One Mistake Changed Tom Ufert’s Whole World

After an MS diagnosis, Tom Ufert underwent a serious spinal cord injury.

After an MS diagnosis, Tom Ufert underwent a serious spinal cord injury.

Editor’s Note: 46 year old Tom Ufert of Haltom City, Texas was on his way toward a political career and had everything in the world going for him. In baseball, if you make three strikes, you’re out. But in life there is no set amount of tragedy you can have in your life and still be successful. Ufert has written the soon to be published book, “Adversity Builds Character – A Second Chance,” in which he describes three major disabilities that he’s had to deal with in the last 20 years. Part 2 of a 5 part series.

“I was in the wrong place at the wrong time with the wrong person,” Ufert remembers. “I had been out carousing, and one of my acquaintances I regularly played pool with at a local night club offered to give me a ride home in what he said was his sports car. However, the car we got into wasn’t his car, and he didn’t have permission to be driving it. Actually, the owner had defaulted on the car loan, and the car was to be repossessed. We basically went joyriding. I knew that we were going way too fast, and when the car brushed against the railing on the side of the road, I realized something bad was about to happen.” The joyride came to an abrupt end, when the driver lost control of the car, going up a high rise ramp in downtown Dallas. The car flipped over twice, and the driver was thrown from the vehicle, only sustaining a minor fracture and a wrist fracture. But, Ufert remained in the car, because he’d been strapped in with a seatbelt. However, the seatbelt broke, and when the car flipped in the air, Ufert was thrown over to the driver’s side of the car. The vehicle was so smashed up, that the first responders had to use the Jaws of Life to open up the crashed car and remove Ufert.

After the 5 days in ICU, Ufert finally woke up. He had metal tongs attached to his head, to keep his head from moving. The doctors had attached a 27 pound titanium metal halo to his head, by screwing bolts into his head, to prevent his neck from moving. He wore the halo brace for the next 3 months, because he had an incomplete fracture of his spine at C5 and C6. “The doctors told me, that apparently my head had bounced against the roof of the car when it crashed, and that action compressed my vertebrae,” Ufert explains. “I was barely conscious when I was removed from the car, and I barely remember the police officer asking me questions. I vaguely remember them using the Jaws of Life to get me out the vehicle. Then there’s a gap in my memory, but I do remember being rolled into the emergency room on a stretcher. Luckily, I had to have no surgery on my neck. The metal halo and the tongs that the doctors attached to my head enabled the fracture to heal naturally. But, a swelling in my spine caused me to lose the fine motor skills in my hands. Today I can move three fingers on my right hand and two fingers on my left hand. However, I’m blessed. I have full bowel and bladder control, although I can’t walk. The doctors have said because of my spinal cord injury and my already having multiple sclerosis, determining which problem caused my paralysis was very difficult.”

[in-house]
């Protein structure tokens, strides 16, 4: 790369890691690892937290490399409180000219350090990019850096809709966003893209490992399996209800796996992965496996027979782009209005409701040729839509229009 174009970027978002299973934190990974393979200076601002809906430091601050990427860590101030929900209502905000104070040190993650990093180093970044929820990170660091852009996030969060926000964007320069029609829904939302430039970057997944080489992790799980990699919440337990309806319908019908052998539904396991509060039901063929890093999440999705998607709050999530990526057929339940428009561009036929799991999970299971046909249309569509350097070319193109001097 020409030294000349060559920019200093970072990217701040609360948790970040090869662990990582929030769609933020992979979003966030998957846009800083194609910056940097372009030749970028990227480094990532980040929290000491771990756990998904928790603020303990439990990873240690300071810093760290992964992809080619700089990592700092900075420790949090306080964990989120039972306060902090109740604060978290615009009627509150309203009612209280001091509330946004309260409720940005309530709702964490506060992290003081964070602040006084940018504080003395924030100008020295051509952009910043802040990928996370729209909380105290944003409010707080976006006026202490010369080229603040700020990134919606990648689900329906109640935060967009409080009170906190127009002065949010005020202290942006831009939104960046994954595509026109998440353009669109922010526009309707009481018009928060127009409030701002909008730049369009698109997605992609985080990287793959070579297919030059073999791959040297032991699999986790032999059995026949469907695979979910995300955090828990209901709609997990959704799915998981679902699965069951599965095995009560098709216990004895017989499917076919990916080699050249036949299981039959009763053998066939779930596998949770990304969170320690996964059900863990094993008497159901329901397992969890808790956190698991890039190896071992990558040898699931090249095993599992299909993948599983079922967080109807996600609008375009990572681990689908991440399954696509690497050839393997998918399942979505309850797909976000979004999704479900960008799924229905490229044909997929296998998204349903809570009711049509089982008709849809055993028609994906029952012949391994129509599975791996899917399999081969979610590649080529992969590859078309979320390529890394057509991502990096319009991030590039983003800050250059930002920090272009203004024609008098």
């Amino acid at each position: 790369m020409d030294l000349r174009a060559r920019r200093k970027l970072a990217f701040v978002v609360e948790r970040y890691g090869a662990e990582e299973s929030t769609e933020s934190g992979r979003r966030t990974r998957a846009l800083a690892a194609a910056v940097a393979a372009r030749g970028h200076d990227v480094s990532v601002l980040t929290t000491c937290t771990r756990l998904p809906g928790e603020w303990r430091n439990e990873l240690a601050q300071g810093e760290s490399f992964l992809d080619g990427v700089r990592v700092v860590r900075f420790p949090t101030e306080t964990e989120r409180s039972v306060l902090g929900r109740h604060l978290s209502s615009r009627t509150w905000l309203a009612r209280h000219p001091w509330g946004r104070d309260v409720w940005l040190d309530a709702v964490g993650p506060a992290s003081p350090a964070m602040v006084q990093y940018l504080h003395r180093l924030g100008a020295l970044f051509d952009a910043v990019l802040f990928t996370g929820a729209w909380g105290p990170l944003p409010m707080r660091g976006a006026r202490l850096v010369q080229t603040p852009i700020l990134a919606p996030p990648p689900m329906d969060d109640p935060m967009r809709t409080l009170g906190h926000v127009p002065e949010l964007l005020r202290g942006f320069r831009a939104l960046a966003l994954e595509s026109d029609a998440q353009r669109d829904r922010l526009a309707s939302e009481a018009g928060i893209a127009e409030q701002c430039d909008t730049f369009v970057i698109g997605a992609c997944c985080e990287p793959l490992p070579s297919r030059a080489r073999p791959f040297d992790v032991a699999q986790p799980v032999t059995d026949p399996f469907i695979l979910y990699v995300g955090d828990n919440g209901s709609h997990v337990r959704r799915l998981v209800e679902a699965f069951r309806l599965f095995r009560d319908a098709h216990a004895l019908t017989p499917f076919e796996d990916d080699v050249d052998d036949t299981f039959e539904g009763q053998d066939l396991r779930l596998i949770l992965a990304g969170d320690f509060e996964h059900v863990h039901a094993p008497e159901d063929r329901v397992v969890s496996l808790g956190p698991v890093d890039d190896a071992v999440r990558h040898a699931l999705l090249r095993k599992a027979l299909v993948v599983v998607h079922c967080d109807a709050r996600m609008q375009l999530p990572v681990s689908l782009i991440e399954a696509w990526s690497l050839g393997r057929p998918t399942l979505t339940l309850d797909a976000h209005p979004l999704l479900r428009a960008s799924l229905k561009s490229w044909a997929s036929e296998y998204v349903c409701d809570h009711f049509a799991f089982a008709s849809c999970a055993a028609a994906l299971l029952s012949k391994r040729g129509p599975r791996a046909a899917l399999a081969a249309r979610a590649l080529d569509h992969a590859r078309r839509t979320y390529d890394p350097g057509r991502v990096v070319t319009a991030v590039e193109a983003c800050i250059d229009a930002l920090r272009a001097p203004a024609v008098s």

Always think before you make a bad decision!

Tom was always goofing off with friends in high school!

 

Ufert was transferred to Plano Rehabilitation Hospital in Plano, Texas a northern suburb in Dallas. He was a patient there for 4 and a half months and did outpatient therapy for 2 and a half years. As Ufert explains, “I have foot drop, and I can’t pick up my feet. So, I’ve been in a wheelchair for the last 20 years. However, when I went into the rehab hospital, the only extremity that I could move was my right forearm.”

To learn more, visit www.tomufert.com

Tomorrow: Tom Ufert Is Inspired By His Late Mother

About the Author: For the last 12 years, John E. Phillips of Vestavia, Alabama, has been a professional blogger for major companies, corporations and tourism associations throughout the nation. During his 24 years as Outdoor Editor for “The Birmingham Post-Herald” newspaper, he published more than 7,000 newspaper columns and sold more than 100,000 of his photos to newspapers, magazines and internet sites. He also hosted a radio show that was syndicated at 27 radio stations; created, wrote and sold a syndicated newspaper column that ran in 38 newspapers for more than a decade; and wrote and sold more than 30 books. Learn more at http://www.nighthawkpublications.com

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